The magic 4 J/cm²

By Jan Tunér

From early publications on the subject of PBM and wound healing, the dose of 4 J/cm² appeared to be close to an optimum. While still rather valid, this belief is also an intellectual trap for many persons. Because what is a J/cm² - really?

We have to understand that these early papers were performed on superficial structures, meaning that 4 J/cm² for deeper structures is something quite different. In a superficial wound, a lot of the applied energy is absorbed by the tissue. Only a few mm below the surface, there are no 4 J/cm² any longer. Maybe only 0.4 J/cm².

But possibly the most important misconception is the importance of time. In the early days of PBM, the output of the HeNe lasers was very low, rarely as high as 10 mW. In order to reach the level of 4 J/cm², these lasers had to be applied for a long time. To apply 4 J/cm² to a wound of 1 cm² and using 10 mW you had to irradiate the area for 400 seconds. More than 6 minutes! Not very practical but probably effective, irradiation time in itself has been proven to be an important factor in PBM (Castano et al. 2007, downloadable at

Another problem with the dose is its correlation with the energy. And here the size of the probe enters. With a thin probe, a high dose can easily be achieved, even if a very modest energy has been applied. Dose as well as energy have to fall within the “therapeutic window”. In the picture below, an orange aperture (laser eye) of 0.25 cm² is applied in contact in the middle of the imaginary green area of 1 cm². If 1 J is applied, the calculation of the dose (J/cm²) is: 1 J divided by 0.25 cm² = 4 J/cm²! So the 1 J (energy) resulted in a dose of 4 J/cm².

Figure 1

Now, the same laser probe is kept at a distance and the divergent light from the laser will cover a larger area, in this case 1 cm² (Figure 2). Then the calculation becomes 1 J divided by 1 cm² = 1 J/cm². This means: same energy, different dose. Then, if only the dose is reported, and not the energy, what do we know? Sometimes the spot size and the dose are reported, leaving the reader to calculate the energy for himself. Several studies have reported a reasonable dose (J/cm²) but used a very thin probe. The dose is then quickly reached, but insufficient energy is applied to the target.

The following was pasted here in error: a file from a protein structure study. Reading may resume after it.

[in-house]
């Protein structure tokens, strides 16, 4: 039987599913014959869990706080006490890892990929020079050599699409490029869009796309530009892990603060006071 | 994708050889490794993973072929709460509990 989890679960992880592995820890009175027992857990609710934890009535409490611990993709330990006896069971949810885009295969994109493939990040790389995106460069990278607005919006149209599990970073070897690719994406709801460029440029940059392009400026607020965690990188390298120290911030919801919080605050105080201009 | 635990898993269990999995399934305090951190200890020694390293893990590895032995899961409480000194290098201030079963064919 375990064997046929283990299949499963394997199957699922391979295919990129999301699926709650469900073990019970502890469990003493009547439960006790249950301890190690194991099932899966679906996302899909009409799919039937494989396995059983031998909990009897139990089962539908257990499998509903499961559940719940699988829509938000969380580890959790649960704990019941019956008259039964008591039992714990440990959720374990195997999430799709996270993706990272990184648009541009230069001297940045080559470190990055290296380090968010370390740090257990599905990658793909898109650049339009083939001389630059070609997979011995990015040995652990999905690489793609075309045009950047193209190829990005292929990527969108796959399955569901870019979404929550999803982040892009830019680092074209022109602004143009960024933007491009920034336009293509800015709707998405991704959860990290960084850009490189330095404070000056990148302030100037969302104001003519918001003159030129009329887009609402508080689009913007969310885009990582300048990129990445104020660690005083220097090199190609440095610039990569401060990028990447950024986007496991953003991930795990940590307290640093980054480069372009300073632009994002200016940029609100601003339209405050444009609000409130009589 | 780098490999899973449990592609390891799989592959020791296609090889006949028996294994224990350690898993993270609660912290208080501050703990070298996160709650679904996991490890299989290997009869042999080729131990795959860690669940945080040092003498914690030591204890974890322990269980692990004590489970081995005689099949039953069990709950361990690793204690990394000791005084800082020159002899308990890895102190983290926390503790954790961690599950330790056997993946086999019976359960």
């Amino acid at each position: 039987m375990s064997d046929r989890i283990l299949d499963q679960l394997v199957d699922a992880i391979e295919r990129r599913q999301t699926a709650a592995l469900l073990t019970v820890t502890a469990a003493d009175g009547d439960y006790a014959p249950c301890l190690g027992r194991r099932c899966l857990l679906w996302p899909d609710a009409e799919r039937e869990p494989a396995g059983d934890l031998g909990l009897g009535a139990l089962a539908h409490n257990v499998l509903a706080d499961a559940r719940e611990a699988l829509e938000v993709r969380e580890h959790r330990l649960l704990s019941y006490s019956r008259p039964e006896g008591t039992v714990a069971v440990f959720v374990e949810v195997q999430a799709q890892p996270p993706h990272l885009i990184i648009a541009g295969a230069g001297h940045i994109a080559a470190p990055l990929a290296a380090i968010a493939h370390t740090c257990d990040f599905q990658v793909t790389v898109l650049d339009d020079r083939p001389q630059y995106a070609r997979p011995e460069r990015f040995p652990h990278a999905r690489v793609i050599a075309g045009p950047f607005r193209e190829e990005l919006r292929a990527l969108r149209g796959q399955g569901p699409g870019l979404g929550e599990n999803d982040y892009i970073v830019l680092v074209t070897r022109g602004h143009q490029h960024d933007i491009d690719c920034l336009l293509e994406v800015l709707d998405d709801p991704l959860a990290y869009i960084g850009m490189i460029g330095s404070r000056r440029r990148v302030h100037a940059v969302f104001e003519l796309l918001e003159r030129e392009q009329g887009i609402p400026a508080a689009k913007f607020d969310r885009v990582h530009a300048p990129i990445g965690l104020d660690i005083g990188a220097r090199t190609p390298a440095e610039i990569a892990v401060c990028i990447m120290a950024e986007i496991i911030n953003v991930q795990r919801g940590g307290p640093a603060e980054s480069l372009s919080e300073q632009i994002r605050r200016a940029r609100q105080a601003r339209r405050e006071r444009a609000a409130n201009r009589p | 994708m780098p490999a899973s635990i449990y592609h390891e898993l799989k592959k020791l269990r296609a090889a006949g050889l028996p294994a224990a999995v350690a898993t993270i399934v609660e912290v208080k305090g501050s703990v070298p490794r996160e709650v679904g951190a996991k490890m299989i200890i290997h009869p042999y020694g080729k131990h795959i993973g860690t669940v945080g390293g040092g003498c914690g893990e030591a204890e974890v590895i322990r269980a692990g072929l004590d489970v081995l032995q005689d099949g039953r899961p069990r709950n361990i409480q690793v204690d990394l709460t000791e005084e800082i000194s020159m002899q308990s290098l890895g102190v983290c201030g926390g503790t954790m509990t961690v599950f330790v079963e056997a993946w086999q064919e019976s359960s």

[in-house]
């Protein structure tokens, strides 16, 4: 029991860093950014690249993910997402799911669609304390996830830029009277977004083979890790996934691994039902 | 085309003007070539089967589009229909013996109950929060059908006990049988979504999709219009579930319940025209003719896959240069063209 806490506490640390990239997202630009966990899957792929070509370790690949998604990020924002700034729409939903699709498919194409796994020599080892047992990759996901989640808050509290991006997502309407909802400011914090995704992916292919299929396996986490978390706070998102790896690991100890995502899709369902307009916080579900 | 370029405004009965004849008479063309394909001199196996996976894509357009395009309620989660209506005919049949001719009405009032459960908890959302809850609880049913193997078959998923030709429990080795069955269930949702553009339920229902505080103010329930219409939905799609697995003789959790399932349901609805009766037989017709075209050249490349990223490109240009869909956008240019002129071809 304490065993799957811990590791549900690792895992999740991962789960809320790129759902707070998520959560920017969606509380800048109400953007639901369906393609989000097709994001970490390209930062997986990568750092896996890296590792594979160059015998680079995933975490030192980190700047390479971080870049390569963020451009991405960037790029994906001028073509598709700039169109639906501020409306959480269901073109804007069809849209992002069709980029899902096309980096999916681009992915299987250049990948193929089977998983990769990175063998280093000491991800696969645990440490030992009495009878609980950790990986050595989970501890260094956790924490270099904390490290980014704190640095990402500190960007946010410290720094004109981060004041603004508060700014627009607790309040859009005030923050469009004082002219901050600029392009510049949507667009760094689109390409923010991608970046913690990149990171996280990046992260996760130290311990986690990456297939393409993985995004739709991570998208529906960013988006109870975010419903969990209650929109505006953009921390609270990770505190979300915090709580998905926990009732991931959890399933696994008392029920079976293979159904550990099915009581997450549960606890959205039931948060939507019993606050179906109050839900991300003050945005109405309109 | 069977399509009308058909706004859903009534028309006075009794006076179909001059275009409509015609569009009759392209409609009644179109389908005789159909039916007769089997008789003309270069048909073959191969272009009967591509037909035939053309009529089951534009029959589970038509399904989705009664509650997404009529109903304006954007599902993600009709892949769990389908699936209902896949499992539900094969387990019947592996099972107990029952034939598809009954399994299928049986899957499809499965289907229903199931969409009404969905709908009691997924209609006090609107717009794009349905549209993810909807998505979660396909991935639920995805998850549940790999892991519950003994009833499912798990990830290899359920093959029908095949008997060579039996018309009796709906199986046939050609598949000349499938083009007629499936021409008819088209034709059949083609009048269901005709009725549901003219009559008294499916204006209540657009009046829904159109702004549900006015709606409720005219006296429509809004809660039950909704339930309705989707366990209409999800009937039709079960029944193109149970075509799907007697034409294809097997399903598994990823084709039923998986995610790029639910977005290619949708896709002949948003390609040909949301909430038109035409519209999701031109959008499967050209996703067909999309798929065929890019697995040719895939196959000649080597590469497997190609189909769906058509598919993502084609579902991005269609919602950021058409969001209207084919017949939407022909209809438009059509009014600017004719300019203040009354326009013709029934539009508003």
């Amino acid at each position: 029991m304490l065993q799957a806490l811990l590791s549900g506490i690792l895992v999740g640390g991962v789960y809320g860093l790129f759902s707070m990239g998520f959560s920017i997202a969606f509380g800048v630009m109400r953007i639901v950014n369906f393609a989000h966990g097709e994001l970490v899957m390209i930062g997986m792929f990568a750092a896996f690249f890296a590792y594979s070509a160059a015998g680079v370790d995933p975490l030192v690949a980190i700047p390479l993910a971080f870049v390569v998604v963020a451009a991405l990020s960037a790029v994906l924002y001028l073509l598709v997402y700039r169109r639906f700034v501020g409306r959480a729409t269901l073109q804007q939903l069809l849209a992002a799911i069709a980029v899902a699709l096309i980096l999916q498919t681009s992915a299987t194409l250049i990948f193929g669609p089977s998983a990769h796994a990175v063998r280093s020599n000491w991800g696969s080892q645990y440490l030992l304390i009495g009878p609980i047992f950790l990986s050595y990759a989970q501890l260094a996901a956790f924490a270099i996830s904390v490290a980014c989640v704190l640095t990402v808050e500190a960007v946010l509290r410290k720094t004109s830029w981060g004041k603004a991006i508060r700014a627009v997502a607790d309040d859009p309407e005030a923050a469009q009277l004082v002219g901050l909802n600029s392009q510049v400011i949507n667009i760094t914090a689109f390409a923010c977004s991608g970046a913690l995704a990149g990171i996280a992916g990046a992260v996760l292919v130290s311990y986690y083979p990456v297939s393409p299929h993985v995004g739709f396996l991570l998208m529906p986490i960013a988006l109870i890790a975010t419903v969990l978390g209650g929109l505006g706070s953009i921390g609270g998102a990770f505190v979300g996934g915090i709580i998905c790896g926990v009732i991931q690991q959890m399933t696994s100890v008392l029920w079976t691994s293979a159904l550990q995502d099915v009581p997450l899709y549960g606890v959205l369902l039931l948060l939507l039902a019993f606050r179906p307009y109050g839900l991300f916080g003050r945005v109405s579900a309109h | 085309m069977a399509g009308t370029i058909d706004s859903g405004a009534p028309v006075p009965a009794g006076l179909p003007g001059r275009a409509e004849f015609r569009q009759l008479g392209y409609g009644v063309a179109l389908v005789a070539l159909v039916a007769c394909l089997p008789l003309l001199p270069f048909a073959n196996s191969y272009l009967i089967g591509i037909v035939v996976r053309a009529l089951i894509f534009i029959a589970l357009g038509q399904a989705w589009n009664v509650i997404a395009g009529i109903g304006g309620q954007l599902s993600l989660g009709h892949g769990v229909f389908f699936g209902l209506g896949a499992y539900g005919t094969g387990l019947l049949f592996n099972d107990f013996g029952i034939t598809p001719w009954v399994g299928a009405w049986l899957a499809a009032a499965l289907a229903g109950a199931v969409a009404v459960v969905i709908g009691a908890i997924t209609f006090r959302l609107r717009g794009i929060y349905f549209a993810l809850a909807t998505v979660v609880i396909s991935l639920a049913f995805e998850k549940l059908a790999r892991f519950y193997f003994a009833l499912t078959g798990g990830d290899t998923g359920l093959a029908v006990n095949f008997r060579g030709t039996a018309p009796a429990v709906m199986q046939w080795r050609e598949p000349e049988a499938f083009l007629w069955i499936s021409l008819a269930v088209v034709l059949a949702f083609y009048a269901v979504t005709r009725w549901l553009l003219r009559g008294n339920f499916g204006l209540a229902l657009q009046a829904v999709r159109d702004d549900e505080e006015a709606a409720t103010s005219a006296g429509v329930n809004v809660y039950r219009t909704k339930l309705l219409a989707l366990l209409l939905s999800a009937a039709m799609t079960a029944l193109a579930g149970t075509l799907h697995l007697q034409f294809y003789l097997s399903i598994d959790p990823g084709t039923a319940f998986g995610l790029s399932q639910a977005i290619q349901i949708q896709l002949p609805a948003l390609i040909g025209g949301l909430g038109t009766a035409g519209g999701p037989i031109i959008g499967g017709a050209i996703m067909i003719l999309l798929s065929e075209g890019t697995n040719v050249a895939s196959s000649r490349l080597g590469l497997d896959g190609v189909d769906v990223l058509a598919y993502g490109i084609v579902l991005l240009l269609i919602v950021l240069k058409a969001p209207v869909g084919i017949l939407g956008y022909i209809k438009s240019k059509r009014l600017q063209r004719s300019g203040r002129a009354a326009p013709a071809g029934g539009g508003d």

Figure 2

With the advent of the indium red lasers, output power of PBM lasers increased considerably and quite possibly shorter time with higher power could result in similar or even better results. And certainly it made the use of PBM more attractive for clinicians. But still, is more always better? Saving time is fine, if possible. But research shows (Castano) that time in itself is an important factor. The cells need have time to adapt. Imagine waking up a child by tenderly tapping her over the cheek several times over a minute. Works well for both parties. But imagine adding the force in all those tender taps into one skin-tingling slap! The kid will wake up for sure, but how?

Figure 3

So much for the dose = J/cm². But what about the power density – mW/cm²? In Figure 2, it is obvious that the energy is spread over a larger area. This means fewer density of photons in the irradiated area. It makes sense that the cells will react differently. But if a laser 10 times stronger is used, things change. In Figure 3 we can see that the single joule (J) can be achieved in a very short or a very long time. The biological response will be different.

Now, if you found this difficult, stop here and try to digest the central message: dose as well as energy always need to be considered and duly reported. If you want to go deeper into the complicated subject of light parameters, you are recommended to download this paper: